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Performers have to renew their relationship with the piece every time they play it, Carr tells me. “It’s like that film ‘50 First Dates,’ where Adam Sandler has to romance the girl with short-term memory loss over and over again. We have a sort of memory-wipe each year.” 

“Messiah” is like an omnipresent old friend. This feeling of ownership comes from professional familiarity. But it is also hardwired into Handel’s vocal writing, which sits so naturally in body and voice, and makes it approachable for amateurs. The high notes aren’t too taxing, but always satisfying to sing enthusiastically. Handel often starts off a chorus in the middle of the voice before stretching you a bit with the counterpoint; he will help you find the first note of an entry by telegraphing it clearly in another part. 

Carr says, “Each vocal line reflects some essential quality of that particular part. Handel understood the being that is a singer. We’re basses, we like to hold a pedal and feel the fifths rising above us. We don’t like to move too fast unless it’s absolutely necessary.”  

This accessible writing makes the work reliable and comforting. Like the famous mishearing of Hendrix’s “Purple Haze” (“Excuse me, while I kiss this guy”), “Messiah” has its own auditory slips that have passed into legend. The piece’s opening sounds like “Come for tea, my people.” Like the best jokes, this captures something essential: the association of the “Messiah” with a certain kind of buttoned-up, middlebrow Englishness; a ceremony of cultural life as vital as putting the kettle on. Both “Messiah” and tea offer comfort, warmth, reassurance, and the promise of hospitality. What is more steadying in the gloom and uncertainty of winter than something familiar?  

In a similar vein, the “Messiah” has a steadying effect on musicians’ careers. Carr prepared the Philharmonia Chorus for two performances of “Messiah” on December 15 in London’s Royal Albert Hall. It’s an annual engagement. Carr has done a lot of “Messiah”: 70 to 100 performances, he estimates, either as a soloist, conductor, or chorus master. These numbers are not unusual: Butt, who performed “Messiah” in London on December 18, estimates he’s done 120; Nicholas Mulroy, a tenor with Dunedin, is sure he’s “heading towards three figures.” 

Carr teaches the oratorio course at London’s Royal Academy of Music. They always begin with “Messiah.” “It’s absolutely vital for singers economically,” he tells me. “You may do one or two Bach Passions a year, but you’ll get offers for five or six ‘Messiahs.’” A cursory look at major venues in London indicates that in the last two weeks I could’ve attended ten performances of the piece, in various configurations: 90 singers in the Royal Albert Hall; just ten at Wigmore Hall with Dunedin. It is as commercial and multitudinous as the festive period itself. There are at least ten versions conductors can draw on. 

Besides its economic value for professionals, “Messiah” is a synecdoche for a living tradition of amateur music-making. There are two million people in the UK who sing in choirs. The choral societies and community choruses that have made “Messiah” their own represent a pugnacious, rough-and-ready counterweight to the authorized and exclusive tradition of Oxbridge college choral singing, all straight tone and backlit divinity. “There is an unbroken line through England’s choral history,” Alexandra Coghlan wrote in the Spectator, “but it doesn’t run through our cathedrals…it’s in halls where choral societies and symphony choruses get out the same scruffy copies of ‘Messiah’…year after year.”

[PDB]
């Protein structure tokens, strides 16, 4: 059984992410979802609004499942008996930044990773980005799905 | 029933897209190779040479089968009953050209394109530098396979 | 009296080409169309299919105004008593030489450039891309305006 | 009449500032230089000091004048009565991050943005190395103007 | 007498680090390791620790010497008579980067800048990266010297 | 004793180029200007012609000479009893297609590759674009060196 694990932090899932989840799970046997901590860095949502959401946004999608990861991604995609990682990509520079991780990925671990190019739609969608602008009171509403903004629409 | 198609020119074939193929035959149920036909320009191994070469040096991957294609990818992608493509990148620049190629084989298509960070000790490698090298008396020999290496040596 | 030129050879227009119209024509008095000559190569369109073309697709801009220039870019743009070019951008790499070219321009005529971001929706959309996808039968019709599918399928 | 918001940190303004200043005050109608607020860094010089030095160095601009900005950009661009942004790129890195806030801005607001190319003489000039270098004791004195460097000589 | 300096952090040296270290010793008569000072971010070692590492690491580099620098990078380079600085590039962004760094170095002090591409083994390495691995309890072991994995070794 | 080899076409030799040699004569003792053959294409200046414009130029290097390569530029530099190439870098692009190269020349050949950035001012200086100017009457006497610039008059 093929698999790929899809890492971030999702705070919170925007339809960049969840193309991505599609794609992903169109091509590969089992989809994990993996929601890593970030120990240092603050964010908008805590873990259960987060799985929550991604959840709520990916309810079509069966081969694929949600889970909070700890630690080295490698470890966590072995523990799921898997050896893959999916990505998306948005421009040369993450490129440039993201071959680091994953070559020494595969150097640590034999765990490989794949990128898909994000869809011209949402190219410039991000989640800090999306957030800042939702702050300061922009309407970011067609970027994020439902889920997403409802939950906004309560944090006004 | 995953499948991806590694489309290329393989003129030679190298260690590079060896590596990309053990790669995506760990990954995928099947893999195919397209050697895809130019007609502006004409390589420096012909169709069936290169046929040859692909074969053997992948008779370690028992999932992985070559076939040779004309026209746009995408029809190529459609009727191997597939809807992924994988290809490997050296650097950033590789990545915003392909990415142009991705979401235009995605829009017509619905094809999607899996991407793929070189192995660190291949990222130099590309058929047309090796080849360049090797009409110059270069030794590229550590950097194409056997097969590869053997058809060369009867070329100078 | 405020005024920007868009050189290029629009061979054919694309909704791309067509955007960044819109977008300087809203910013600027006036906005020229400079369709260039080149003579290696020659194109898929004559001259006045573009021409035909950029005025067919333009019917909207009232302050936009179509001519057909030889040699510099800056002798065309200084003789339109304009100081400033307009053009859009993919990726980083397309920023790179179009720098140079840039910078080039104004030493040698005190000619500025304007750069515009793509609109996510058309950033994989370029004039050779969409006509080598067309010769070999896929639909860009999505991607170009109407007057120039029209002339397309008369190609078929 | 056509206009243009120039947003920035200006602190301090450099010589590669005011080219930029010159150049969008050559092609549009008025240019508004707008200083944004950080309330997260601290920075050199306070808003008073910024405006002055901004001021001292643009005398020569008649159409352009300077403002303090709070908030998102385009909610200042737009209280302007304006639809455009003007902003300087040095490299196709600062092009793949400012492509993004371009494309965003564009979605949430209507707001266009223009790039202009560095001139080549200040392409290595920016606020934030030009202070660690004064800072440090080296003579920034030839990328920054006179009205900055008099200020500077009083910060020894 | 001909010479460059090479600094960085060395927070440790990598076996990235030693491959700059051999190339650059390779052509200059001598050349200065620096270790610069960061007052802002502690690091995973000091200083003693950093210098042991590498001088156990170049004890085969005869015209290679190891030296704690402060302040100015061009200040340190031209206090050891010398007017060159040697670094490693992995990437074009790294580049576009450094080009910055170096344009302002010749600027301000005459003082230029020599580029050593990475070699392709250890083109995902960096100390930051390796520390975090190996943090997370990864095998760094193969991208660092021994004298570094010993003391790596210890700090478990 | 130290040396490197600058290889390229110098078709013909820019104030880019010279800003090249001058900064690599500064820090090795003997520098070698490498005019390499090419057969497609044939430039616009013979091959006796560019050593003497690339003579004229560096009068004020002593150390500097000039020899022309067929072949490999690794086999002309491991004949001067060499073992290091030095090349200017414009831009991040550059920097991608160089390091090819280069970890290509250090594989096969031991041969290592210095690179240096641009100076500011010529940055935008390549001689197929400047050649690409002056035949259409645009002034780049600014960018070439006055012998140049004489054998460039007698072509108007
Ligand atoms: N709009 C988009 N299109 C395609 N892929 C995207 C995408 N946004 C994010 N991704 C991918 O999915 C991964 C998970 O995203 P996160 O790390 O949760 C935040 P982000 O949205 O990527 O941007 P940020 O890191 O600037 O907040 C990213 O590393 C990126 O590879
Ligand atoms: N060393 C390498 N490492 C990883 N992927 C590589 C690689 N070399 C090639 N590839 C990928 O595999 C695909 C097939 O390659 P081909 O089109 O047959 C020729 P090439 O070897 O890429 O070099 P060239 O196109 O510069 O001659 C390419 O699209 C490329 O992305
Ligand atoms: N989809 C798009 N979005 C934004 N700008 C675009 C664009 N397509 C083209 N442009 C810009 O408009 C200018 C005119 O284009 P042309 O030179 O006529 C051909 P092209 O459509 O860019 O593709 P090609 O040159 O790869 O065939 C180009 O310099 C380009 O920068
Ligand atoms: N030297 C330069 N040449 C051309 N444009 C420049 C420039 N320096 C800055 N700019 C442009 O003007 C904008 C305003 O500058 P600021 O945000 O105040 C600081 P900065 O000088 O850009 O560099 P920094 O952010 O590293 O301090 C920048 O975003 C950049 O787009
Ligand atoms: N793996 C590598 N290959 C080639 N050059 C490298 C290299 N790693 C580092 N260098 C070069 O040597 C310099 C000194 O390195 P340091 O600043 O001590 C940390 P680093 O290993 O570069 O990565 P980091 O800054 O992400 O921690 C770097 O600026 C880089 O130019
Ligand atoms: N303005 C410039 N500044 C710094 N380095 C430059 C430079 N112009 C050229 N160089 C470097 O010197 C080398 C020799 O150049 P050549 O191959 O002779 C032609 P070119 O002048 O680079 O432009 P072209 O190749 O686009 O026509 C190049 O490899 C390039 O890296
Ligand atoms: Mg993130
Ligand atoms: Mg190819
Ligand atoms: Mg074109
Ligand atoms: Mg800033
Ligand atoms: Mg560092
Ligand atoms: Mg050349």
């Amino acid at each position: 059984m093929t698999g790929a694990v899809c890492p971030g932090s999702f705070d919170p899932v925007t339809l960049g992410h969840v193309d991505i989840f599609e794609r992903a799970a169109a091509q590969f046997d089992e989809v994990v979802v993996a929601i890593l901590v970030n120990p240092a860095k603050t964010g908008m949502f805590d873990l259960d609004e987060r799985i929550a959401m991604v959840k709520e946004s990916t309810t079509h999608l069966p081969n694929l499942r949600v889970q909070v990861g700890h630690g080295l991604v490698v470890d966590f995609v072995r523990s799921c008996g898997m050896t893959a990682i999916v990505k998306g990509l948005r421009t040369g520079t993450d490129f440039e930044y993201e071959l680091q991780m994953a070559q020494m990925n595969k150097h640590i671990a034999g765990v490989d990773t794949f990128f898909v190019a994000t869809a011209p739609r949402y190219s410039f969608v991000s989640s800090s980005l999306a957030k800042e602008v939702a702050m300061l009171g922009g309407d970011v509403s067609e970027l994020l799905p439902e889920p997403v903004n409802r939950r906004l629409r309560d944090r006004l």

The groups that gather to sing these “Messiahs” were forged in the crucible of the industrial revolution. The “refiner’s fire” of the first alto aria should really have the ferrous tang of the iron foundry or Yorkshire steelworks. “Messiah” is a regular reference point for Jonathan Rose in his book The Intellectual Life of the British Working Classes when he discusses amateur music-making in the 19th and 20th centuries. “In the mills of Blackburn weavers rehearsed the ‘Messiah’ and ‘Elijah’ over the roar of the looms,” he writes. Welsh miners named their children after Handel.

Singing “Messiah” in these contexts was a pretext for communities to retain a space for something different in lives dominated by wage labor. It was a way of taking back their time and dignity. “Messiah” is all about transformation, the promise of a new world on the other side of degradation. For these communities that was something grasped through European art music as well as faith: “The trumpet shall sound,” the bass soloist sings, “and we shall be changed.”  

This history is a reminder of what it means to share something, especially at Christmastime. The Dunedin Consort sang “Messiah” at Wigmore Hall on December 18, with an approach that heightens the work’s communal side. 

Deploying only ten voices, there was no separation between soloists and chorus, with each taking turns in recitative and aria. Tenor Nicholas Mulroy tells me, “If you have someone saying the words of both persecuted and persecutor…you’re making the audience more conscious of the idea of complicity.” (It would be remiss not to recall Handel’s own complicity with the slave trade, as a wealthy investor, in this context.) 

Perhaps the most tender description of emotional adaptability of “Messiah,” its sensitive openness to context and place, comes from Mulroy. “Right now, it’s the beginning that is really moving,” he says. He goes on: “Singing those first words directly to the audience, ‘Comfort Ye, my people,’  is saying that everything is going to be OK.… It feels particularly important to the audience at the moment.”  

At time of writing, the UK, and the world, is facing down more restrictions on gathering. These may yet make coming together for something like “Messiah” impossible. When we can gather together again, it will be waiting for us.  ¶